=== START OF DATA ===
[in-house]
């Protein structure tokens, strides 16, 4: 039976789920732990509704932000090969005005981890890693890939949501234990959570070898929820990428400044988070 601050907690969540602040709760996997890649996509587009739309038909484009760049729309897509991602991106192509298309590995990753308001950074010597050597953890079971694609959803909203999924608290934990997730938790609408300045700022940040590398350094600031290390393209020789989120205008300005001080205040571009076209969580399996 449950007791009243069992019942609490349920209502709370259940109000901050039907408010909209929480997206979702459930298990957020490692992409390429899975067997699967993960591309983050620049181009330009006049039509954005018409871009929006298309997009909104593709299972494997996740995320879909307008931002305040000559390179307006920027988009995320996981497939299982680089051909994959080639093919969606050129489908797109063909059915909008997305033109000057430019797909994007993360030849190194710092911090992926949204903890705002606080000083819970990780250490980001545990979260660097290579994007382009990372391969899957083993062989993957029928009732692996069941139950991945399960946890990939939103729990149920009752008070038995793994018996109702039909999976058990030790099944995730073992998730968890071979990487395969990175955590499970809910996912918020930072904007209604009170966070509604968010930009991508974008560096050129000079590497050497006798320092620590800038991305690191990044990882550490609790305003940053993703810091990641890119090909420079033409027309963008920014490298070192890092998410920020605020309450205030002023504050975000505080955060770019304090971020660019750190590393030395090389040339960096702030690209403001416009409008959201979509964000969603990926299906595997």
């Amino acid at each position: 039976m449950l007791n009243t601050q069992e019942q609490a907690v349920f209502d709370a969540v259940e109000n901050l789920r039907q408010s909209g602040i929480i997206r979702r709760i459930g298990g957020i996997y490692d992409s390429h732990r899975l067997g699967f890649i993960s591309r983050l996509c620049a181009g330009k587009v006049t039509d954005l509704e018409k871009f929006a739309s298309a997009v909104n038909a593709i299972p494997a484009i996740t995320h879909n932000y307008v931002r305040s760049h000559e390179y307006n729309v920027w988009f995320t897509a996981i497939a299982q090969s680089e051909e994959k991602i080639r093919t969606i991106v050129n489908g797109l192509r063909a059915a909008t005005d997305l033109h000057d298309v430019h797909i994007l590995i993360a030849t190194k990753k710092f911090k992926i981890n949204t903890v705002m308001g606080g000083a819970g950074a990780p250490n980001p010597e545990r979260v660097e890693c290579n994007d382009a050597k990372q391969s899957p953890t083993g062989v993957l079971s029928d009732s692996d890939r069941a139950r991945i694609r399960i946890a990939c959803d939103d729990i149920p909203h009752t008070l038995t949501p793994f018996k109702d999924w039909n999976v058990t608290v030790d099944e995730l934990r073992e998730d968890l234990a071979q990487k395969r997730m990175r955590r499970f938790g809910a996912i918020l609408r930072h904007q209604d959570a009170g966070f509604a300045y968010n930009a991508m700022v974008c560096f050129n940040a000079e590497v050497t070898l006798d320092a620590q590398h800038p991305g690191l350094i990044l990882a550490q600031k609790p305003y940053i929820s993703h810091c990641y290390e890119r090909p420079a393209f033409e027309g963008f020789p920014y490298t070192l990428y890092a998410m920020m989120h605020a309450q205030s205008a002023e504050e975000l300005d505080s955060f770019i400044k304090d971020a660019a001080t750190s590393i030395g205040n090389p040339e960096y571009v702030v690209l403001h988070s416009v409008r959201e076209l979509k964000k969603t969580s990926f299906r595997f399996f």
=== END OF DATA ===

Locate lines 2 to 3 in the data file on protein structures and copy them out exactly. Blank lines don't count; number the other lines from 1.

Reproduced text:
């Protein structure tokens, strides 16, 4: 039976789920732990509704932000090969005005981890890693890939949501234990959570070898929820990428400044988070 601050907690969540602040709760996997890649996509587009739309038909484009760049729309897509991602991106192509298309590995990753308001950074010597050597953890079971694609959803909203999924608290934990997730938790609408300045700022940040590398350094600031290390393209020789989120205008300005001080205040571009076209969580399996 449950007791009243069992019942609490349920209502709370259940109000901050039907408010909209929480997206979702459930298990957020490692992409390429899975067997699967993960591309983050620049181009330009006049039509954005018409871009929006298309997009909104593709299972494997996740995320879909307008931002305040000559390179307006920027988009995320996981497939299982680089051909994959080639093919969606050129489908797109063909059915909008997305033109000057430019797909994007993360030849190194710092911090992926949204903890705002606080000083819970990780250490980001545990979260660097290579994007382009990372391969899957083993062989993957029928009732692996069941139950991945399960946890990939939103729990149920009752008070038995793994018996109702039909999976058990030790099944995730073992998730968890071979990487395969990175955590499970809910996912918020930072904007209604009170966070509604968010930009991508974008560096050129000079590497050497006798320092620590800038991305690191990044990882550490609790305003940053993703810091990641890119090909420079033409027309963008920014490298070192890092998410920020605020309450205030002023504050975000505080955060770019304090971020660019750190590393030395090389040339960096702030690209403001416009409008959201979509964000969603990926299906595997």
């Amino acid at each position: 039976m449950l007791n009243t601050q069992e019942q609490a907690v349920f209502d709370a969540v259940e109000n901050l789920r039907q408010s909209g602040i929480i997206r979702r709760i459930g298990g957020i996997y490692d992409s390429h732990r899975l067997g699967f890649i993960s591309r983050l996509c620049a181009g330009k587009v006049t039509d954005l509704e018409k871009f929006a739309s298309a997009v909104n038909a593709i299972p494997a484009i996740t995320h879909n932000y307008v931002r305040s760049h000559e390179y307006n729309v920027w988009f995320t897509a996981i497939a299982q090969s680089e051909e994959k991602i080639r093919t969606i991106v050129n489908g797109l192509r063909a059915a909008t005005d997305l033109h000057d298309v430019h797909i994007l590995i993360a030849t190194k990753k710092f911090k992926i981890n949204t903890v705002m308001g606080g000083a819970g950074a990780p250490n980001p010597e545990r979260v660097e890693c290579n994007d382009a050597k990372q391969s899957p953890t083993g062989v993957l079971s029928d009732s692996d890939r069941a139950r991945i694609r399960i946890a990939c959803d939103d729990i149920p909203h009752t008070l038995t949501p793994f018996k109702d999924w039909n999976v058990t608290v030790d099944e995730l934990r073992e998730d968890l234990a071979q990487k395969r997730m990175r955590r499970f938790g809910a996912i918020l609408r930072h904007q209604d959570a009170g966070f509604a300045y968010n930009a991508m700022v974008c560096f050129n940040a000079e590497v050497t070898l006798d320092a620590q590398h800038p991305g690191l350094i990044l990882a550490q600031k609790p305003y940053i929820s993703h810091c990641y290390e890119r090909p420079a393209f033409e027309g963008f020789p920014y490298t070192l990428y890092a998410m920020m989120h605020a309450q205030s205008a002023e504050e975000l300005d505080s955060f770019i400044k304090d971020a660019a001080t750190s590393i030395g205040n090389p040339e960096y571009v702030v690209l403001h988070s416009v409008r959201e076209l979509k964000k969603t969580s990926f299906r595997f399996f």